“There was a core group of us that grew up together the last couple years, and the opportunity to play with those guys and compete with those guys is something that I'm really going to remember and cherish,” Williams said.

Meanwhile, Osuna struggled to lock down a role in Pittsburgh since making his debut in 2017, and Will Craig is a similar player capable of manning the same positions. Osuna was at his best as a pinch-hitter with power, but there was less need for that type of player with the designated hitter in the National League this past season. Osuna’s interest in playing overseas sped up the Pirates’ decision to part ways with the arbitration-eligible 27-year-old.

The Pirates needed to clear those two spots on the roster to make room for Castro and Kranick, who will end the year on the Pirates’ 40-man roster after spending the summer at the alternate training site camp in Altoona, Pa.

The Pirates left a handful of interesting prospects unprotected, but they aren’t necessarily at risk of losing them in the annual draft held on the final day of the Winter Meetings, which this year will take place virtually from Dec. 7-10. Among those who will be eligible for selection: right-hander Santiago Florez (their No. 19 prospect), utility man Kevin Kramer (No. 21), outfielder Lolo Sanchez (No. 23), right-hander Travis MacGregor (No. 30) and lefty Braeden Ogle.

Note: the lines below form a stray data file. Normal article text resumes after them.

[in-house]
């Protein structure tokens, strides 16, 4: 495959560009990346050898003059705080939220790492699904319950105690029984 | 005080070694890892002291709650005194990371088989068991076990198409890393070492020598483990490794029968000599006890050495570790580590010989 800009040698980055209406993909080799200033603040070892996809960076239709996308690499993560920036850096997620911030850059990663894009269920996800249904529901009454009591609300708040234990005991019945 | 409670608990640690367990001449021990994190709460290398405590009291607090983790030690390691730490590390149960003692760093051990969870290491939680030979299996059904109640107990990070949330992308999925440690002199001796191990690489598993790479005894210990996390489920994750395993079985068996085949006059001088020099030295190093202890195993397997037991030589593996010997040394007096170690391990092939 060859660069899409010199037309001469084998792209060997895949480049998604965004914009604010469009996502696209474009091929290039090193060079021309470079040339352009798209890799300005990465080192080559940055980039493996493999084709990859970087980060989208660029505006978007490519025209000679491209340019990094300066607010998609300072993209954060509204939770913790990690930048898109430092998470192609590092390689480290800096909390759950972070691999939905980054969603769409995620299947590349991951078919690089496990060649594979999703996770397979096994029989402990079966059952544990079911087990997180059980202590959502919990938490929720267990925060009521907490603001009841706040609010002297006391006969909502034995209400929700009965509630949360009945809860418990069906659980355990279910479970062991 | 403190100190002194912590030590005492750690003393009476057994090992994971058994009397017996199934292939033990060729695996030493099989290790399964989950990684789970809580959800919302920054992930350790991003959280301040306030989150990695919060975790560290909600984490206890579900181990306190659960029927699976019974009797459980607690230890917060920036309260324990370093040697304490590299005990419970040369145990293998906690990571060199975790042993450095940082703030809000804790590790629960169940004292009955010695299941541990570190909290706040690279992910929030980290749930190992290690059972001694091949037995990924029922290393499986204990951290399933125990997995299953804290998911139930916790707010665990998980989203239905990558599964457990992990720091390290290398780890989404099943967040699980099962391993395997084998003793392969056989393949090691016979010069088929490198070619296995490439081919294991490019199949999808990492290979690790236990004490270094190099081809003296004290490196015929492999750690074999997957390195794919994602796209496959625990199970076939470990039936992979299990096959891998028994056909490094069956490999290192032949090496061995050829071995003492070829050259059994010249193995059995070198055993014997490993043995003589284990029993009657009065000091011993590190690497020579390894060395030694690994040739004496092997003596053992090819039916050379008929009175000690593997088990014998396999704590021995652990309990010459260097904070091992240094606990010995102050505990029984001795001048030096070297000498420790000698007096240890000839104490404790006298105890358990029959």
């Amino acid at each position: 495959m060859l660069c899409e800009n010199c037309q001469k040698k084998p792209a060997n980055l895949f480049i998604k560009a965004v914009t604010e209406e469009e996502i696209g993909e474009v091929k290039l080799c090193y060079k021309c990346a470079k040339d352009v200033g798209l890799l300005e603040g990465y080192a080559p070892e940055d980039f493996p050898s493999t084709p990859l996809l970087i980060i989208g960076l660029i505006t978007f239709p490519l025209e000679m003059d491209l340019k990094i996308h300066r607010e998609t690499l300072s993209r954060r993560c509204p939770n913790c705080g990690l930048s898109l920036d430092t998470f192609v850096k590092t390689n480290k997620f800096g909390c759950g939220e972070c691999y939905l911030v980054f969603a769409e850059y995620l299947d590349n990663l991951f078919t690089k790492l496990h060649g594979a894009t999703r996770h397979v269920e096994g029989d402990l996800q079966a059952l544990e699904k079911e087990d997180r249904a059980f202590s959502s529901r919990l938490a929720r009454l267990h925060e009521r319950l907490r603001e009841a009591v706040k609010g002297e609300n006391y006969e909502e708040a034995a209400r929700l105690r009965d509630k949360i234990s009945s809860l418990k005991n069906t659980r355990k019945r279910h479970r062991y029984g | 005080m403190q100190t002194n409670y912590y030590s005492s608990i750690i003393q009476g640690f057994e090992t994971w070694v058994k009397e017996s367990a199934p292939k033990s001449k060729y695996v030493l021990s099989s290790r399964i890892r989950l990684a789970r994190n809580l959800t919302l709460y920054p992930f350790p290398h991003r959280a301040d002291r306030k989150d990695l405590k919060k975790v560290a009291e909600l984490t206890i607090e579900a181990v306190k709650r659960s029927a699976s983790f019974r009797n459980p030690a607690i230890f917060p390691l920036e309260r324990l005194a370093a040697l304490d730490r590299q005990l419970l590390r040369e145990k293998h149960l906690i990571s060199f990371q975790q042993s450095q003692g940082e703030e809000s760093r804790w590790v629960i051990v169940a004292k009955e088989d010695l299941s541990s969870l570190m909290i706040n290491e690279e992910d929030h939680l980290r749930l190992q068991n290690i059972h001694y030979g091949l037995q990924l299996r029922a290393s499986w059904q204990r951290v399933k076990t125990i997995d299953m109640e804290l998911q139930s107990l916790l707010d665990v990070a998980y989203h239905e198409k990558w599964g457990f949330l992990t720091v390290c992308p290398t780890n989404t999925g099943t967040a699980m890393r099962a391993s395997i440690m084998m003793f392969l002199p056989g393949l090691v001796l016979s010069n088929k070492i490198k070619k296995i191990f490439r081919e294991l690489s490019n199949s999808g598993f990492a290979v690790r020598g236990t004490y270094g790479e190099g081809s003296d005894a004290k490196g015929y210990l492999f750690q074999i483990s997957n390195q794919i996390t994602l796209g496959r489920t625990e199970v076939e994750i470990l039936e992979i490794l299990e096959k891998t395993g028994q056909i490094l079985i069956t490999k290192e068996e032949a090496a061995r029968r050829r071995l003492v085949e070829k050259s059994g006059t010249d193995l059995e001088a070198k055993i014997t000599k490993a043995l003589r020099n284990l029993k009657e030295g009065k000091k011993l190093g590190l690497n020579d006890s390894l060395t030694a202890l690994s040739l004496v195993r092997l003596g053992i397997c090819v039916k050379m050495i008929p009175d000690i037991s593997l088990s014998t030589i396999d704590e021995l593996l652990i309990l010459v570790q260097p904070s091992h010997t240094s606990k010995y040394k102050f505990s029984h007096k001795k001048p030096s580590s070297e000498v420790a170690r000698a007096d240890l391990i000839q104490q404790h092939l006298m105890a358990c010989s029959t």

It comes as no surprise that the Pirates chose to add Castro and Kranick to their roster. Even with no Minor League season this year, the club was quite pleased with the work they put in.

The Pirates view Castro, their No. 26 prospect, as a potentially valuable super utility-type player. The switch-hitting infielder hit .242/.298/.456 with 19 homers and 73 RBIs over 118 games between Class A Greensboro and Class A Advanced Bradenton as a 20-year-old in 2019. He’s played three infield spots -- second base, third and shortstop -- and continued to work at third and short in Altoona this summer.

During the Pirates’ final series of the season, they added Castro to their traveling taxi squad to let him spend time around the Major League coaching staff.

“Just a talented young player who has a chance to help a team, both on the offensive and defensive side of the game,” Cherington said. “He's certainly got room to grow. He knows he's going to need time in the Minor Leagues.”

The 23-year-old Kranick, an 11th-round Draft pick in 2016, took significant steps forward at the alternate training site. Kranick, the Bucs’ No. 24 prospect, would have spent this season in Double-A after posting a 3.79 ERA and 1.19 WHIP in 20 starts for Bradenton during the '19 season. In the Altoona camp, he flashed a fastball up to 98 mph along with a slider and an improving changeup. Depending on how the Pirates handle this mostly lost year for player development, Kranick could begin next season in Double-A or Triple-A.

“We got to see him a lot and get to know him. He made a pretty significant change early in 2020 to his arm path, his arm pattern. He shortened his arm path and that seemed to really help him both feel better physically and with his stuff,” Cherington said. “A young, big, strong physical guy who we think has a chance to start.”